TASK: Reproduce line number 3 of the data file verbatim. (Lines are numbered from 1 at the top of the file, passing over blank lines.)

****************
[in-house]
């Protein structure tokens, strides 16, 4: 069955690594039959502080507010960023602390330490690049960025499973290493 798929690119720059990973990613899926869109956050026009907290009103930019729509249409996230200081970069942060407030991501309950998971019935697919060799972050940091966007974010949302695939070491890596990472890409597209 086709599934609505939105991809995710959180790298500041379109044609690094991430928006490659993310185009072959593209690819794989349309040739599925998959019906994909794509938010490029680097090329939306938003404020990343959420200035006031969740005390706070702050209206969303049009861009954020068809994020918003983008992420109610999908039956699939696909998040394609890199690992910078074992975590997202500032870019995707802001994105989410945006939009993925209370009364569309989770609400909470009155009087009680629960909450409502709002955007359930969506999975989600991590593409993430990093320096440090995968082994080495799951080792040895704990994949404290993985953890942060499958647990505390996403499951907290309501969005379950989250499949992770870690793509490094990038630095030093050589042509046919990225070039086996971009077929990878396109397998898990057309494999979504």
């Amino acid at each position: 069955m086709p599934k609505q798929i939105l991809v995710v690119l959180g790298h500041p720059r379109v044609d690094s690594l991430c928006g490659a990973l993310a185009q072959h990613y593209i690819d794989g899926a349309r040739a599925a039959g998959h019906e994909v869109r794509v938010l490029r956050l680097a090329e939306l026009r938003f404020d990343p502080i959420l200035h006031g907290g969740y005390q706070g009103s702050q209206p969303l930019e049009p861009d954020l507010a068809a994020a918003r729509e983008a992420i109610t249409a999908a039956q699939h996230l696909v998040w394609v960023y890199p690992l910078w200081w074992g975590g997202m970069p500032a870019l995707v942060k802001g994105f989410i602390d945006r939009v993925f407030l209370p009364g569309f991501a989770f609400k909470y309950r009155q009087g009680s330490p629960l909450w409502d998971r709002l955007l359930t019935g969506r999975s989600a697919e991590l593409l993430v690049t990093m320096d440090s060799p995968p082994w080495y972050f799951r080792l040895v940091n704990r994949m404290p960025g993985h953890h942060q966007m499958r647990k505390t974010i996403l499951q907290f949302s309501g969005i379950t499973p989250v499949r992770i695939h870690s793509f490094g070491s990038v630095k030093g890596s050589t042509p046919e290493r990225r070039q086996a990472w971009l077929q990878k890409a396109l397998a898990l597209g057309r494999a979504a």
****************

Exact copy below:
């Amino acid at each position: 069955m086709p599934k609505q798929i939105l991809v995710v690119l959180g790298h500041p720059r379109v044609d690094s690594l991430c928006g490659a990973l993310a185009q072959h990613y593209i690819d794989g899926a349309r040739a599925a039959g998959h019906e994909v869109r794509v938010l490029r956050l680097a090329e939306l026009r938003f404020d990343p502080i959420l200035h006031g907290g969740y005390q706070g009103s702050q209206p969303l930019e049009p861009d954020l507010a068809a994020a918003r729509e983008a992420i109610t249409a999908a039956q699939h996230l696909v998040w394609v960023y890199p690992l910078w200081w074992g975590g997202m970069p500032a870019l995707v942060k802001g994105f989410i602390d945006r939009v993925f407030l209370p009364g569309f991501a989770f609400k909470y309950r009155q009087g009680s330490p629960l909450w409502d998971r709002l955007l359930t019935g969506r999975s989600a697919e991590l593409l993430v690049t990093m320096d440090s060799p995968p082994w080495y972050f799951r080792l040895v940091n704990r994949m404290p960025g993985h953890h942060q966007m499958r647990k505390t974010i996403l499951q907290f949302s309501g969005i379950t499973p989250v499949r992770i695939h870690s793509f490094g070491s990038v630095k030093g890596s050589t042509p046919e290493r990225r070039q086996a990472w971009l077929q990878k890409a396109l397998a898990l597209g057309r494999a979504a």